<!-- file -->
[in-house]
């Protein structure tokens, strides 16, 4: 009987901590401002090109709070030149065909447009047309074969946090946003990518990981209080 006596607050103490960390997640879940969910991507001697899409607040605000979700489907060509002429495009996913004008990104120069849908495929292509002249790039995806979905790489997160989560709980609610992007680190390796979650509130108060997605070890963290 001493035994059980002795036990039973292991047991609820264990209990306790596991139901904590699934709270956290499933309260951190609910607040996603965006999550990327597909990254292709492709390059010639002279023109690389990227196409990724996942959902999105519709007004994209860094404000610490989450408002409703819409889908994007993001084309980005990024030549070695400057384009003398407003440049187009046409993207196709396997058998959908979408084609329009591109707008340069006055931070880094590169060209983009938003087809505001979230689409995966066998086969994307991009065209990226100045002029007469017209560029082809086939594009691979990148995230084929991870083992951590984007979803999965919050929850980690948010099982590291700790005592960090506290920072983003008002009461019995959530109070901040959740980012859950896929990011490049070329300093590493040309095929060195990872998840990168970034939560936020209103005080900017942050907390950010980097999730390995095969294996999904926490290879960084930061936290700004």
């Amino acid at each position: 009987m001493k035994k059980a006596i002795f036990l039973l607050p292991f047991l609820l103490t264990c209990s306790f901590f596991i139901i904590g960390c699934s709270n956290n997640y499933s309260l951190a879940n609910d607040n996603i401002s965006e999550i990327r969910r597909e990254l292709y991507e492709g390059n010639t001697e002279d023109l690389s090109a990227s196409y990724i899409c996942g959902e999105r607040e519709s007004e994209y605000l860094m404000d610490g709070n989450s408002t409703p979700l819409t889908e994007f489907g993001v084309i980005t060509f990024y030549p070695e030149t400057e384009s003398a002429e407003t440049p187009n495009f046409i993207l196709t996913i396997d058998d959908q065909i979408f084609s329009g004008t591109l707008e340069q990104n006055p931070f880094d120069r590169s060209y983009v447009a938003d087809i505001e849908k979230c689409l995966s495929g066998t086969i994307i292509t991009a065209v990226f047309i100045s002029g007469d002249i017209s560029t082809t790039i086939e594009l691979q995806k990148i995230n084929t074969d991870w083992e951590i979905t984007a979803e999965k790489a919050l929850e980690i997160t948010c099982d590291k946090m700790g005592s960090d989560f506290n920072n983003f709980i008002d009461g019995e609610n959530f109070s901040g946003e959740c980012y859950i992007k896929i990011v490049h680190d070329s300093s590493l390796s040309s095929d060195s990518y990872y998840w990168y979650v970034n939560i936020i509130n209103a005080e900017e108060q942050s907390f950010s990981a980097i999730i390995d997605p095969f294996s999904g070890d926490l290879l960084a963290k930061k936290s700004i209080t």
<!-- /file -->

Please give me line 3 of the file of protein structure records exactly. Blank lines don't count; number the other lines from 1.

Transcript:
């Amino acid at each position: 009987m001493k035994k059980a006596i002795f036990l039973l607050p292991f047991l609820l103490t264990c209990s306790f901590f596991i139901i904590g960390c699934s709270n956290n997640y499933s309260l951190a879940n609910d607040n996603i401002s965006e999550i990327r969910r597909e990254l292709y991507e492709g390059n010639t001697e002279d023109l690389s090109a990227s196409y990724i899409c996942g959902e999105r607040e519709s007004e994209y605000l860094m404000d610490g709070n989450s408002t409703p979700l819409t889908e994007f489907g993001v084309i980005t060509f990024y030549p070695e030149t400057e384009s003398a002429e407003t440049p187009n495009f046409i993207l196709t996913i396997d058998d959908q065909i979408f084609s329009g004008t591109l707008e340069q990104n006055p931070f880094d120069r590169s060209y983009v447009a938003d087809i505001e849908k979230c689409l995966s495929g066998t086969i994307i292509t991009a065209v990226f047309i100045s002029g007469d002249i017209s560029t082809t790039i086939e594009l691979q995806k990148i995230n084929t074969d991870w083992e951590i979905t984007a979803e999965k790489a919050l929850e980690i997160t948010c099982d590291k946090m700790g005592s960090d989560f506290n920072n983003f709980i008002d009461g019995e609610n959530f109070s901040g946003e959740c980012y859950i992007k896929i990011v490049h680190d070329s300093s590493l390796s040309s095929d060195s990518y990872y998840w990168y979650v970034n939560i936020i509130n209103a005080e900017e108060q942050s907390f950010s990981a980097i999730i390995d997605p095969f294996s999904g070890d926490l290879l960084a963290k930061k936290s700004i209080t």